Note: This is an encore post from 2005 and originally appeared on the 1947project.
The Times reports the death of UCLA professor Eric Monkkonen, who spent years studying murder in the U.S. and focused on Los Angeles. Among his many findings was that the homicide rate in Los Angeles decreased after World War II.
As Times writer Elaine Woo notes:
“The scholar also found that what goes up at some point goes down, and that one of the ebbs in L.A.’s murder rate occurred, surprisingly, after World War II.
”Conventional wisdom held that wars begat violence at home, that men returned from combat with a propensity to use weapons and kill. Monkkonen speculated that returning soldiers were so sickened by gunplay that they were less inclined to murder. He also suggested that their domestic orientation — they came home and started families, launching the postwar baby boom — actually had a calming effect, as far as murder trends were concerned.”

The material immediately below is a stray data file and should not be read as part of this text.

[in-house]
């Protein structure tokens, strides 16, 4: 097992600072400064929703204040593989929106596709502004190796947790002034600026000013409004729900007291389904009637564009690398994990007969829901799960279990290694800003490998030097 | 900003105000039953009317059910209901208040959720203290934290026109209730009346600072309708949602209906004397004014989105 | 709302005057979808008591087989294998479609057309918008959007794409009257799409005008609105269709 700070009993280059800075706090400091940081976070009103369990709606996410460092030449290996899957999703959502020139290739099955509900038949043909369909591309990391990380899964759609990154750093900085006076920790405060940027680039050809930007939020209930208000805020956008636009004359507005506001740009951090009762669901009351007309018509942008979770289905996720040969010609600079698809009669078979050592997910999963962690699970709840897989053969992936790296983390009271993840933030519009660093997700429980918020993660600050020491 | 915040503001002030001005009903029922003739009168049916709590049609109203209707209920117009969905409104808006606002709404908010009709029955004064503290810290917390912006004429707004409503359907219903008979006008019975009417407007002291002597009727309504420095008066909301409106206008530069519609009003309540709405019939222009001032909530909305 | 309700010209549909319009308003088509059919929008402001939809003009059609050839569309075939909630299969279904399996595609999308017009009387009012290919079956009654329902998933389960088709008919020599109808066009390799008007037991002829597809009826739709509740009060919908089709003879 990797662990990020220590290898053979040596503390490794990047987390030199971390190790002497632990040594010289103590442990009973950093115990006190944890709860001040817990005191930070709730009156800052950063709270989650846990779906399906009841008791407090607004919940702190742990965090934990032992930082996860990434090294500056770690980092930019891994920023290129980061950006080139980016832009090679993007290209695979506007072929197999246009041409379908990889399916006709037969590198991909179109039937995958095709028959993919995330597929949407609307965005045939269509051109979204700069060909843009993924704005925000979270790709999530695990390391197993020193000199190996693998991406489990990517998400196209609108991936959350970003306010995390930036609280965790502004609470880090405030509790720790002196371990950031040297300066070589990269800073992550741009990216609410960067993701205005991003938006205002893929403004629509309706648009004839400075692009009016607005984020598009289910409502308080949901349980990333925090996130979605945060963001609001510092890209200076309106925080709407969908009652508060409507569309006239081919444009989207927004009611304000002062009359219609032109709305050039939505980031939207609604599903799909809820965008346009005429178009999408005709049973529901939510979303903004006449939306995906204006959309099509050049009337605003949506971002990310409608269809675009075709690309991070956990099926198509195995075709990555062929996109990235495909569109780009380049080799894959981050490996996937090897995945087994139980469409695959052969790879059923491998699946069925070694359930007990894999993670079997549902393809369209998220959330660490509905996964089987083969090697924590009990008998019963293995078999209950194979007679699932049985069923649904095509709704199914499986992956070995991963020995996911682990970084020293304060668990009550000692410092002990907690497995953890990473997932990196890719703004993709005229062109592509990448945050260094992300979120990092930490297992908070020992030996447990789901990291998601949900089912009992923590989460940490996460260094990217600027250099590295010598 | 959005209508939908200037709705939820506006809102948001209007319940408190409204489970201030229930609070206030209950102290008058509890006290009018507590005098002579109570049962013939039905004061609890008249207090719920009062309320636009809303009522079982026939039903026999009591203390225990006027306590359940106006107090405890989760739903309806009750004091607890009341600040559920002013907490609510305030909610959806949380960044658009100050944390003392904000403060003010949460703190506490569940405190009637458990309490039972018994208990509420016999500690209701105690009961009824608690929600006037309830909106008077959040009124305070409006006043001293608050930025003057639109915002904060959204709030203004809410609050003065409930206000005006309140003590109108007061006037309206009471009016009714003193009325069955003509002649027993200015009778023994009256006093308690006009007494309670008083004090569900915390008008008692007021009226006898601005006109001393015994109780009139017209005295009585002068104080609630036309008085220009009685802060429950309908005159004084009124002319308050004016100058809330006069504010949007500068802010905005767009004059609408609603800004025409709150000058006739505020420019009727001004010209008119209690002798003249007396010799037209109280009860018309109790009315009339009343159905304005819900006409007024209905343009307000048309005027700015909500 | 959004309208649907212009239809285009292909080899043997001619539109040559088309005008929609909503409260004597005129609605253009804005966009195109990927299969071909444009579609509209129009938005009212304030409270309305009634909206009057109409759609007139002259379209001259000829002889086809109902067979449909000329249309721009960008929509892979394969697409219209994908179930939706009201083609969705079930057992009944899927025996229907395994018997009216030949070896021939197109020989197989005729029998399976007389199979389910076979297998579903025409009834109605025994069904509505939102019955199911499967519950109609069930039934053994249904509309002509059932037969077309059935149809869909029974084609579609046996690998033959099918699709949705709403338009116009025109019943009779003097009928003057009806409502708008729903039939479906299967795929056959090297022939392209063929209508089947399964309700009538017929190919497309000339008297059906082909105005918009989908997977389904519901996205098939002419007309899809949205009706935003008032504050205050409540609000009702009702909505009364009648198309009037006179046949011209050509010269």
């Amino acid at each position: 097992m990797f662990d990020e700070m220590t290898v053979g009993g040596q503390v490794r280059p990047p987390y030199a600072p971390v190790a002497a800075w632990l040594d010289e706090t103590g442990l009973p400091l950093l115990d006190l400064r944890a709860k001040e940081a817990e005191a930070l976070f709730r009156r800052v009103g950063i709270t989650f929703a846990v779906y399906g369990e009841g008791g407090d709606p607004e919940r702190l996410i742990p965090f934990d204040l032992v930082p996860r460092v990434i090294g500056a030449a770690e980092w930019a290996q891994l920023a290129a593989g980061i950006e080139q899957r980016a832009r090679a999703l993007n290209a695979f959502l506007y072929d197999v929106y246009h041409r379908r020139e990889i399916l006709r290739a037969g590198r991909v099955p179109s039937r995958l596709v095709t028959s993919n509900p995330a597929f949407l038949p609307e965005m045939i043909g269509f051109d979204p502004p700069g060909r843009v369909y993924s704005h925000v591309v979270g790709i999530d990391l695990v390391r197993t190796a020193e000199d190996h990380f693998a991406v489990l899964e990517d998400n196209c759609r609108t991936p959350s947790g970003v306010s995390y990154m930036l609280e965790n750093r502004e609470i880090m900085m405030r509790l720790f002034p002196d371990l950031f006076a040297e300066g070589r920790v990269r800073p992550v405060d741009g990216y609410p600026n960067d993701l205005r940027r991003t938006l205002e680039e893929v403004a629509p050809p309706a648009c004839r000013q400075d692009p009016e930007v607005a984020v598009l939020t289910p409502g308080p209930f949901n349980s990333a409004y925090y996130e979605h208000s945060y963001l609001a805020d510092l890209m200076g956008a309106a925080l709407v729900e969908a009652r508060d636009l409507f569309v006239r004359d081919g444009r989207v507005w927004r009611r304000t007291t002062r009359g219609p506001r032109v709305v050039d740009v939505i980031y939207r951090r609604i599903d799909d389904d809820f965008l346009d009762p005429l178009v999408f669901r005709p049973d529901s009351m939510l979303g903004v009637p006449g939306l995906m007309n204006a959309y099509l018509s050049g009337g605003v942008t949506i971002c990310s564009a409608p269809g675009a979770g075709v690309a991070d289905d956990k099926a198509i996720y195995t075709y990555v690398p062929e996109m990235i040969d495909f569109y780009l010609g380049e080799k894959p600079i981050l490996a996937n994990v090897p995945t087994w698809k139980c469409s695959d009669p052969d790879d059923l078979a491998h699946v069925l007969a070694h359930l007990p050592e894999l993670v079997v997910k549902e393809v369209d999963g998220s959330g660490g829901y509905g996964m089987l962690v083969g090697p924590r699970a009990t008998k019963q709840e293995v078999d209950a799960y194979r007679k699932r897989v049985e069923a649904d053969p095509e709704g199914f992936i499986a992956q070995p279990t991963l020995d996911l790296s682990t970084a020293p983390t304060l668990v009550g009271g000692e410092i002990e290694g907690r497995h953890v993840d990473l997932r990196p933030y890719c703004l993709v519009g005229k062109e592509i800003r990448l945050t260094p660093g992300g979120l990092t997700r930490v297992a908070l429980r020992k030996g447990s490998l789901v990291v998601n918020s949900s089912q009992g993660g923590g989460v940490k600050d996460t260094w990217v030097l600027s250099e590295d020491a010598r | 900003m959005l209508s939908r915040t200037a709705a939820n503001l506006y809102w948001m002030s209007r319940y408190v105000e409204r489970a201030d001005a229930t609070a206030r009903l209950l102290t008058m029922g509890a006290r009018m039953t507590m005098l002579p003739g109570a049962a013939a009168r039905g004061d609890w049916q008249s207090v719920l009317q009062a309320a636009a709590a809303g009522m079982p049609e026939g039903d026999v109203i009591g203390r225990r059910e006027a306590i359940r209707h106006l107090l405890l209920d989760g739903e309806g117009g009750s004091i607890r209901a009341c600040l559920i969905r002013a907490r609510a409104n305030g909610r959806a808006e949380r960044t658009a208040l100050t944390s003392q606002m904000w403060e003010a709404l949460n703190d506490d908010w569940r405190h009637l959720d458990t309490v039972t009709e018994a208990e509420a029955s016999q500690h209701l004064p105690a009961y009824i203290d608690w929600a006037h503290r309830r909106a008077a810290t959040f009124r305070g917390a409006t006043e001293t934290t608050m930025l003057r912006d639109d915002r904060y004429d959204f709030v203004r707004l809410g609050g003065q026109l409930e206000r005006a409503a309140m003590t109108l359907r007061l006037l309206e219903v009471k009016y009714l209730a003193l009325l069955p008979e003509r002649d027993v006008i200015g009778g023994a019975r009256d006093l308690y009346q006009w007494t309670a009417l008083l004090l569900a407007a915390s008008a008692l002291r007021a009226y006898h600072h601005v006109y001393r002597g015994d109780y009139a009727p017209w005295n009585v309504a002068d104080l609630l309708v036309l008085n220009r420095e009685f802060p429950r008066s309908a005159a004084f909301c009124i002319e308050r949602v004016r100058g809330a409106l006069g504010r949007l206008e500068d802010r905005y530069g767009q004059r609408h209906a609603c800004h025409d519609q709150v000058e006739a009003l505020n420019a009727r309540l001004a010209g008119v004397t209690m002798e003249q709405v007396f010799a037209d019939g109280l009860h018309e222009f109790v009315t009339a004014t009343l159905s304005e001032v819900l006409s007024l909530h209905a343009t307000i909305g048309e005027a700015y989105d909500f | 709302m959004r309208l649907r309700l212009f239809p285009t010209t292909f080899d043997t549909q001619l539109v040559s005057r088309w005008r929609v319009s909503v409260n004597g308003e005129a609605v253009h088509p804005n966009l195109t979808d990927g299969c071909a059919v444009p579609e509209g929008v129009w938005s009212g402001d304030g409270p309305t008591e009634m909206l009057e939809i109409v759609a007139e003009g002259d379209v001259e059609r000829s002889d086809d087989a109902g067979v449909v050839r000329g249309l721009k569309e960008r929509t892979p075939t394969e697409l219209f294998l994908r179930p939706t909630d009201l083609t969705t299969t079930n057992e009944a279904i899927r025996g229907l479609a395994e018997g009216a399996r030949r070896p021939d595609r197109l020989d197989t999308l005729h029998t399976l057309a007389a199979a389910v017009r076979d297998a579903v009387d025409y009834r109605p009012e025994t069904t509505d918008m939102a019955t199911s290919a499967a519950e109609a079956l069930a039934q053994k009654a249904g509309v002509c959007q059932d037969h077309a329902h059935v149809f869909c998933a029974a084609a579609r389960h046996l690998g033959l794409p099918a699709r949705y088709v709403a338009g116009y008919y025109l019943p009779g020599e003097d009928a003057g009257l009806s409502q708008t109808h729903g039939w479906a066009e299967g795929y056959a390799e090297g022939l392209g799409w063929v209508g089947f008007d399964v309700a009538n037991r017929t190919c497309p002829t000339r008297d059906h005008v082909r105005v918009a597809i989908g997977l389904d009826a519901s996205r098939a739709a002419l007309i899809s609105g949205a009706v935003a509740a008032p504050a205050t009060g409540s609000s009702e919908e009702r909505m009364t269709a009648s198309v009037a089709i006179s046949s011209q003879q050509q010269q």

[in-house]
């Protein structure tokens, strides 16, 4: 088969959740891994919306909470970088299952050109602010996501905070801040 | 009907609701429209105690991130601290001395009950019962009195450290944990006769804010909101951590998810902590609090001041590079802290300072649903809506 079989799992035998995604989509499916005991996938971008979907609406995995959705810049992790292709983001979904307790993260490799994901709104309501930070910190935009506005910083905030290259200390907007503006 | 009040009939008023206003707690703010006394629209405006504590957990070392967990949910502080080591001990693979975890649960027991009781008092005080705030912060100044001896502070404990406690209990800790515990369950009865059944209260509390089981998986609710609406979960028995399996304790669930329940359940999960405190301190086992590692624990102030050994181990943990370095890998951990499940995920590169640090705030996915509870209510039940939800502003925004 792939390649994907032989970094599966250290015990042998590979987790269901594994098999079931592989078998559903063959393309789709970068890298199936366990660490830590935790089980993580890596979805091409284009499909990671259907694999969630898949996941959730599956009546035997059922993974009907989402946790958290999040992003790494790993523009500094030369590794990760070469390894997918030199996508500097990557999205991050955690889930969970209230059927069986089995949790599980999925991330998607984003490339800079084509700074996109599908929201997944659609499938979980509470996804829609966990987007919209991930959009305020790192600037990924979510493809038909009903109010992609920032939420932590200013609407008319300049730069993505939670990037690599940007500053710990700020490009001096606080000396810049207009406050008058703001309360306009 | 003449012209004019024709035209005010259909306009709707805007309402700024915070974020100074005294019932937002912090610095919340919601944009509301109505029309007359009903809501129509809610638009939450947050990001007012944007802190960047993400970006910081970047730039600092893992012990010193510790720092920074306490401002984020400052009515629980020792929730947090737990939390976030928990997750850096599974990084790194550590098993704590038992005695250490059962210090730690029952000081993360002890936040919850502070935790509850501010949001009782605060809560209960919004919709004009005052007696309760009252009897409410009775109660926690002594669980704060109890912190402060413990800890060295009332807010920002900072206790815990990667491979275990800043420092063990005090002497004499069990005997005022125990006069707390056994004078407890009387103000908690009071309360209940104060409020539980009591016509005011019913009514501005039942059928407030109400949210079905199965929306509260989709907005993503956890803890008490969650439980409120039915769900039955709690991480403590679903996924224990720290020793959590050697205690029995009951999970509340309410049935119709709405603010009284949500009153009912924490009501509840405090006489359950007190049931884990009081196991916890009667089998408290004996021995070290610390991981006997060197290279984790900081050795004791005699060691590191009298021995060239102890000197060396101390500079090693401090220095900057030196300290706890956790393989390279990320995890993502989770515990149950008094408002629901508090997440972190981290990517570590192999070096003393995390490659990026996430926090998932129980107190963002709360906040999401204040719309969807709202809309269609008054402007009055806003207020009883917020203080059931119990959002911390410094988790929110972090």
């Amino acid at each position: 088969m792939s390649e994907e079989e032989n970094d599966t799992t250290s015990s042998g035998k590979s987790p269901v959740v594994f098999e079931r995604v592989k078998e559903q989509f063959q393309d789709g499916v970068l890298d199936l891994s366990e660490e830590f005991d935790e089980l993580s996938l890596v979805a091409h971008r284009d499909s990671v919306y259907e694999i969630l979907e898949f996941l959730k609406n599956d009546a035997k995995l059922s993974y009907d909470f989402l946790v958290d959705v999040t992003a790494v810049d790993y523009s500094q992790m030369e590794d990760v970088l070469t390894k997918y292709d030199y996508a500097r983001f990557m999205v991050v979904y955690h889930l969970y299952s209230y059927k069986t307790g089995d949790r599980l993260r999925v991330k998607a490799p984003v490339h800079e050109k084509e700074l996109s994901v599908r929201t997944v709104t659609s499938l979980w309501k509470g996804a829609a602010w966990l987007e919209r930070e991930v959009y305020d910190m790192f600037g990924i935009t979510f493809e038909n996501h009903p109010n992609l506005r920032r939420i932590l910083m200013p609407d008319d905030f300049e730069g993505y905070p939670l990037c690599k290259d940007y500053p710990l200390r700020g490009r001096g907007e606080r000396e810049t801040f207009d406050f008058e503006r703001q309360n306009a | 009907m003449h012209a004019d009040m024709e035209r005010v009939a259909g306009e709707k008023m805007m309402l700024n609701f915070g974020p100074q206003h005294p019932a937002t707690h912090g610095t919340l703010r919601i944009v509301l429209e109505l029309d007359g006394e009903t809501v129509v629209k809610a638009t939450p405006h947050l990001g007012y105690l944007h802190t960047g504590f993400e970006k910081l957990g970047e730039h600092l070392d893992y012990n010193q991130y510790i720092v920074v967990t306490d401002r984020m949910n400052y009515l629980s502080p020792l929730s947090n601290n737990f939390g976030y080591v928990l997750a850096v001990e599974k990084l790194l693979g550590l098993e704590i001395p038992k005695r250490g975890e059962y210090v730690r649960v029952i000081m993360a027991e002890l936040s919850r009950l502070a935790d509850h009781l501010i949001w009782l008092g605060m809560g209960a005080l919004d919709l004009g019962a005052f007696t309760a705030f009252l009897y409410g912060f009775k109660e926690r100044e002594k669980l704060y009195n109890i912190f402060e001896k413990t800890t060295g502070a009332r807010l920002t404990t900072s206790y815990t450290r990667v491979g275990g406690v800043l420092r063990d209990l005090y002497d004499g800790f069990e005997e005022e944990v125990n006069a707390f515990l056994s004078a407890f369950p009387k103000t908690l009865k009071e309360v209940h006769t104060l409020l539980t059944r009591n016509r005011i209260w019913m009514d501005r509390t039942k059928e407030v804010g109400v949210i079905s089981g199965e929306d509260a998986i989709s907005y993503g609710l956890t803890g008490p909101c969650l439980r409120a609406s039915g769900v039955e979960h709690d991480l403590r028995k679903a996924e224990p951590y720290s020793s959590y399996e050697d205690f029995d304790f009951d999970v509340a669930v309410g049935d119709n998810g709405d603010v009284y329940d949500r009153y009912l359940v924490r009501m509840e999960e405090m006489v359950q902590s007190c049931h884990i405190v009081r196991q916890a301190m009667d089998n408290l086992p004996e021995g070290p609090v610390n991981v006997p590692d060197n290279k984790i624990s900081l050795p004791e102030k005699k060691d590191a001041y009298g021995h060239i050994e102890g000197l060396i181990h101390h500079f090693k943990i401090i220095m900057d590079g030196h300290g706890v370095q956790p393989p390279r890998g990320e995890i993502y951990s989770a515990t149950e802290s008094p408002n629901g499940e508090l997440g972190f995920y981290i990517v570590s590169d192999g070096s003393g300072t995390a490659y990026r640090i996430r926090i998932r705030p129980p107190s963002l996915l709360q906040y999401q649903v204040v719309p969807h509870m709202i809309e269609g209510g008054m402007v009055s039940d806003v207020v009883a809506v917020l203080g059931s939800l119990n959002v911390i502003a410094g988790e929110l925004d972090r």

Although his death interrupted his research on murder in Los Angeles, the Journal of Interdisciplinary Research plans to publish a posthumous article in August: “Homicide in Los Angeles, 1827-2002.”